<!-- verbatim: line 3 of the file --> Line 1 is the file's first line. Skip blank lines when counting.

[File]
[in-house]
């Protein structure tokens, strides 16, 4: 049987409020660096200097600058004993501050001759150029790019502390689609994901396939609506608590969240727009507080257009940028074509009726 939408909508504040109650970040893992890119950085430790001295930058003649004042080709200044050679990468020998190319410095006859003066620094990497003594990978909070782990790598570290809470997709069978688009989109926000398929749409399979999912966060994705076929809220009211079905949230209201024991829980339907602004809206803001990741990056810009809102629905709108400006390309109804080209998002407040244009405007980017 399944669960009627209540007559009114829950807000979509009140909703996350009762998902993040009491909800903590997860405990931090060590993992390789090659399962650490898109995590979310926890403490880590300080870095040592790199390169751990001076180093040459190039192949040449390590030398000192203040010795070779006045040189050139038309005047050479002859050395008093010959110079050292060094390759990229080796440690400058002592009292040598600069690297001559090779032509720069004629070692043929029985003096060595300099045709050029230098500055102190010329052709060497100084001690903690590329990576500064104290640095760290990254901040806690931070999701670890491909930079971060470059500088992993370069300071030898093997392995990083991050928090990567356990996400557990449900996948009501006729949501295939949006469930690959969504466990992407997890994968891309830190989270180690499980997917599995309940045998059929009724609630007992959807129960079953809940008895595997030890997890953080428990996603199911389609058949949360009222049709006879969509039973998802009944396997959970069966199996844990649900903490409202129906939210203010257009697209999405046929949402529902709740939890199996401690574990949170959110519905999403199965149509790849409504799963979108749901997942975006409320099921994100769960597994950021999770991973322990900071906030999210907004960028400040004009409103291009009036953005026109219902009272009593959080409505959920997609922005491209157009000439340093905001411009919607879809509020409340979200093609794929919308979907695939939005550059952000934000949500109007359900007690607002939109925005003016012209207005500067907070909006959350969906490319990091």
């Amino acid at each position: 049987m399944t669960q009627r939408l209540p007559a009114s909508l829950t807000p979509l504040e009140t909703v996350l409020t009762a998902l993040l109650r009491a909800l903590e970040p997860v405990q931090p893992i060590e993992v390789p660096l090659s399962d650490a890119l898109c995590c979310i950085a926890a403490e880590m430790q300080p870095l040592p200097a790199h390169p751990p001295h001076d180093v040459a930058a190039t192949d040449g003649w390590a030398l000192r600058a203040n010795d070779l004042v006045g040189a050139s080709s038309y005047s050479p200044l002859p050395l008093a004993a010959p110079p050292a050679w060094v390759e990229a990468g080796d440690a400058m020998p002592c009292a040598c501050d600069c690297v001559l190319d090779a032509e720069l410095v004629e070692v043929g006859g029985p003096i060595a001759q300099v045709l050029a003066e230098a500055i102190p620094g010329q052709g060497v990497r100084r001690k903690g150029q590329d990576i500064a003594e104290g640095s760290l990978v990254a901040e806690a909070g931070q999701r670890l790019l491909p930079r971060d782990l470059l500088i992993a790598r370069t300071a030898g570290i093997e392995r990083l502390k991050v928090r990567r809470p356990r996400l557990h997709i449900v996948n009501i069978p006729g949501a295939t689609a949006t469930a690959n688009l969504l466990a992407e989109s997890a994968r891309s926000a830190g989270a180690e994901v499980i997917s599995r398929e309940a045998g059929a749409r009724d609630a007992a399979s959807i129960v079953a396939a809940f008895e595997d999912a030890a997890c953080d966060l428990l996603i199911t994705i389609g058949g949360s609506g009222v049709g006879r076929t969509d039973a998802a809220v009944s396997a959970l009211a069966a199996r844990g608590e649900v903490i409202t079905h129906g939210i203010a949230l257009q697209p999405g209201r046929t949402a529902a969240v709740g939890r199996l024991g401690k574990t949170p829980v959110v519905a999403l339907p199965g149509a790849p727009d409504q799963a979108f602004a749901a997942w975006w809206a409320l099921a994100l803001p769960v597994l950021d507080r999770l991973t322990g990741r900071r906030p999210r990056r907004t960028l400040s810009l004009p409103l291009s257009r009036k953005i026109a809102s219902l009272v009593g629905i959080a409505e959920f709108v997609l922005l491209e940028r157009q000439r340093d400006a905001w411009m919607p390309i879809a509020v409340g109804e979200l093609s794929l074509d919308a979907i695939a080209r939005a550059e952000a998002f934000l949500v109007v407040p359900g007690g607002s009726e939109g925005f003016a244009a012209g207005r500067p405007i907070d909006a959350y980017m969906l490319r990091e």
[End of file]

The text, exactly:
């Amino acid at each position: 049987m399944t669960q009627r939408l209540p007559a009114s909508l829950t807000p979509l504040e009140t909703v996350l409020t009762a998902l993040l109650r009491a909800l903590e970040p997860v405990q931090p893992i060590e993992v390789p660096l090659s399962d650490a890119l898109c995590c979310i950085a926890a403490e880590m430790q300080p870095l040592p200097a790199h390169p751990p001295h001076d180093v040459a930058a190039t192949d040449g003649w390590a030398l000192r600058a203040n010795d070779l004042v006045g040189a050139s080709s038309y005047s050479p200044l002859p050395l008093a004993a010959p110079p050292a050679w060094v390759e990229a990468g080796d440690a400058m020998p002592c009292a040598c501050d600069c690297v001559l190319d090779a032509e720069l410095v004629e070692v043929g006859g029985p003096i060595a001759q300099v045709l050029a003066e230098a500055i102190p620094g010329q052709g060497v990497r100084r001690k903690g150029q590329d990576i500064a003594e104290g640095s760290l990978v990254a901040e806690a909070g931070q999701r670890l790019l491909p930079r971060d782990l470059l500088i992993a790598r370069t300071a030898g570290i093997e392995r990083l502390k991050v928090r990567r809470p356990r996400l557990h997709i449900v996948n009501i069978p006729g949501a295939t689609a949006t469930a690959n688009l969504l466990a992407e989109s997890a994968r891309s926000a830190g989270a180690e994901v499980i997917s599995r398929e309940a045998g059929a749409r009724d609630a007992a399979s959807i129960v079953a396939a809940f008895e595997d999912a030890a997890c953080d966060l428990l996603i199911t994705i389609g058949g949360s609506g009222v049709g006879r076929t969509d039973a998802a809220v009944s396997a959970l009211a069966a199996r844990g608590e649900v903490i409202t079905h129906g939210i203010a949230l257009q697209p999405g209201r046929t949402a529902a969240v709740g939890r199996l024991g401690k574990t949170p829980v959110v519905a999403l339907p199965g149509a790849p727009d409504q799963a979108f602004a749901a997942w975006w809206a409320l099921a994100l803001p769960v597994l950021d507080r999770l991973t322990g990741r900071r906030p999210r990056r907004t960028l400040s810009l004009p409103l291009s257009r009036k953005i026109a809102s219902l009272v009593g629905i959080a409505e959920f709108v997609l922005l491209e940028r157009q000439r340093d400006a905001w411009m919607p390309i879809a509020v409340g109804e979200l093609s794929l074509d919308a979907i695939a080209r939005a550059e952000a998002f934000l949500v109007v407040p359900g007690g607002s009726e939109g925005f003016a244009a012209g207005r500067p405007i907070d909006a959350y980017m969906l490319r990091e």